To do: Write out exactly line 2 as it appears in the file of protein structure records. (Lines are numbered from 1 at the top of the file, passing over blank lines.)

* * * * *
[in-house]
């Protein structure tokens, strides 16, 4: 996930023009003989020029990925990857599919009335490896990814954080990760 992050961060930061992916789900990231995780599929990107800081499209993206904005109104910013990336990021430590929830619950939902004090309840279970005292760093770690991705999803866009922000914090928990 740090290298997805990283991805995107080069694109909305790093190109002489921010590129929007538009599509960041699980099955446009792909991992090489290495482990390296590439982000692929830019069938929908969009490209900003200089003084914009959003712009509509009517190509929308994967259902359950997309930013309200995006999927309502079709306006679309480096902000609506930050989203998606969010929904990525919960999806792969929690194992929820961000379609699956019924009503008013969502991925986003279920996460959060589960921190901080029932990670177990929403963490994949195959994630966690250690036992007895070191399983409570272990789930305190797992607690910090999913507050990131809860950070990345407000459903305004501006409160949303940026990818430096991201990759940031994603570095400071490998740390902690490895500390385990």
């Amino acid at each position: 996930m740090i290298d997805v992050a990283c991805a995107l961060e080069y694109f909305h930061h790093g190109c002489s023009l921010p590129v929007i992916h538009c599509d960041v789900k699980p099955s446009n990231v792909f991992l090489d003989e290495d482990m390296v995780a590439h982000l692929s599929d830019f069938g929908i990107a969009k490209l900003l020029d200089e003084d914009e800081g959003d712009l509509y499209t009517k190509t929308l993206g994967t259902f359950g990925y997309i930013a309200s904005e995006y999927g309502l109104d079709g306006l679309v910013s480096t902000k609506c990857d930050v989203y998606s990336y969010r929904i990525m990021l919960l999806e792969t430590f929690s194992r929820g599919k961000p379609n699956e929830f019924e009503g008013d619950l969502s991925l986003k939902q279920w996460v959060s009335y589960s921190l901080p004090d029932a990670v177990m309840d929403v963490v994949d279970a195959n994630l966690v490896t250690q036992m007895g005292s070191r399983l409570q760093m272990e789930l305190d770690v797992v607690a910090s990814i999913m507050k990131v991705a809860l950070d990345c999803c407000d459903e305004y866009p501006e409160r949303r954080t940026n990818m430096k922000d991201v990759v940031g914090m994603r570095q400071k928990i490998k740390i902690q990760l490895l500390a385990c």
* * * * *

């Protein structure tokens, strides 16, 4: 996930023009003989020029990925990857599919009335490896990814954080990760 992050961060930061992916789900990231995780599929990107800081499209993206904005109104910013990336990021430590929830619950939902004090309840279970005292760093770690991705999803866009922000914090928990 740090290298997805990283991805995107080069694109909305790093190109002489921010590129929007538009599509960041699980099955446009792909991992090489290495482990390296590439982000692929830019069938929908969009490209900003200089003084914009959003712009509509009517190509929308994967259902359950997309930013309200995006999927309502079709306006679309480096902000609506930050989203998606969010929904990525919960999806792969929690194992929820961000379609699956019924009503008013969502991925986003279920996460959060589960921190901080029932990670177990929403963490994949195959994630966690250690036992007895070191399983409570272990789930305190797992607690910090999913507050990131809860950070990345407000459903305004501006409160949303940026990818430096991201990759940031994603570095400071490998740390902690490895500390385990």